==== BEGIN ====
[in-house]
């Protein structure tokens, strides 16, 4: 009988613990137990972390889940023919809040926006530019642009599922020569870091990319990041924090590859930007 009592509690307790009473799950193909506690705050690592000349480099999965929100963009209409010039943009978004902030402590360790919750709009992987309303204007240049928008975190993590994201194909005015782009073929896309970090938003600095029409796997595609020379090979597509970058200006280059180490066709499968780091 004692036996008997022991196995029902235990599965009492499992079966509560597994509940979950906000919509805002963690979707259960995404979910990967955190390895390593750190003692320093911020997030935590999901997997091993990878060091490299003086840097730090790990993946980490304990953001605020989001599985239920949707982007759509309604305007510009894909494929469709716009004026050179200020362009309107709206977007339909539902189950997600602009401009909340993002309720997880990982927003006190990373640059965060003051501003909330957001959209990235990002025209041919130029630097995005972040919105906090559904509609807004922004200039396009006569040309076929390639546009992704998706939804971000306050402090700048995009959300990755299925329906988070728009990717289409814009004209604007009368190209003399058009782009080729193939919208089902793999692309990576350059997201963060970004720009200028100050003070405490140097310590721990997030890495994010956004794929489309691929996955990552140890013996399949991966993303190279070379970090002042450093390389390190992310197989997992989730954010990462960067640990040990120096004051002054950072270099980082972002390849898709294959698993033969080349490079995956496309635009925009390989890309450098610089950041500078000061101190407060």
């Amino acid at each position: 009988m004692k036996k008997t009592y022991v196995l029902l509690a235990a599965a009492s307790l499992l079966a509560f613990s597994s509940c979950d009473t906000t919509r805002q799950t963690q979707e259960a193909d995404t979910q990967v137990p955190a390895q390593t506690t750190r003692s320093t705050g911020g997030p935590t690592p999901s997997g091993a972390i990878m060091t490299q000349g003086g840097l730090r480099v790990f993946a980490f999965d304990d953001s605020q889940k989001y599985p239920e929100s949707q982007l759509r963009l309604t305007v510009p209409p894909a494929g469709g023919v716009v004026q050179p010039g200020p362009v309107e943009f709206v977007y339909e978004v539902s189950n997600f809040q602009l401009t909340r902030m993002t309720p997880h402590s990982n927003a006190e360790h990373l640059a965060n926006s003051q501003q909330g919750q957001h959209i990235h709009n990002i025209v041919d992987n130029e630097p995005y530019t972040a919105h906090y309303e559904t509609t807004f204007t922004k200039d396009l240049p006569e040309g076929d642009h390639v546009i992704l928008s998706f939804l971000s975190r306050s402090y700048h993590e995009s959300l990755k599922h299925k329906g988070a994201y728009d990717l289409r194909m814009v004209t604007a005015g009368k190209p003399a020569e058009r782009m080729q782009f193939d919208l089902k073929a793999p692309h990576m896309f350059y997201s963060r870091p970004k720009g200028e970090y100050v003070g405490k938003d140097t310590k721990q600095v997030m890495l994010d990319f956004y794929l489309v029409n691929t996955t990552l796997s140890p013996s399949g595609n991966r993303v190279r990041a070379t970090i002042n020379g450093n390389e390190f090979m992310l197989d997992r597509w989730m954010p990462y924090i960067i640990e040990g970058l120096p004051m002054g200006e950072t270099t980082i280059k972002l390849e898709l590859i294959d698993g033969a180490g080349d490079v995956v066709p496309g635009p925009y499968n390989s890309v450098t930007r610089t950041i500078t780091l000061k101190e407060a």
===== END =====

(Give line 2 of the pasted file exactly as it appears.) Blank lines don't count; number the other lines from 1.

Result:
């Protein structure tokens, strides 16, 4: 009988613990137990972390889940023919809040926006530019642009599922020569870091990319990041924090590859930007 009592509690307790009473799950193909506690705050690592000349480099999965929100963009209409010039943009978004902030402590360790919750709009992987309303204007240049928008975190993590994201194909005015782009073929896309970090938003600095029409796997595609020379090979597509970058200006280059180490066709499968780091 004692036996008997022991196995029902235990599965009492499992079966509560597994509940979950906000919509805002963690979707259960995404979910990967955190390895390593750190003692320093911020997030935590999901997997091993990878060091490299003086840097730090790990993946980490304990953001605020989001599985239920949707982007759509309604305007510009894909494929469709716009004026050179200020362009309107709206977007339909539902189950997600602009401009909340993002309720997880990982927003006190990373640059965060003051501003909330957001959209990235990002025209041919130029630097995005972040919105906090559904509609807004922004200039396009006569040309076929390639546009992704998706939804971000306050402090700048995009959300990755299925329906988070728009990717289409814009004209604007009368190209003399058009782009080729193939919208089902793999692309990576350059997201963060970004720009200028100050003070405490140097310590721990997030890495994010956004794929489309691929996955990552140890013996399949991966993303190279070379970090002042450093390389390190992310197989997992989730954010990462960067640990040990120096004051002054950072270099980082972002390849898709294959698993033969080349490079995956496309635009925009390989890309450098610089950041500078000061101190407060």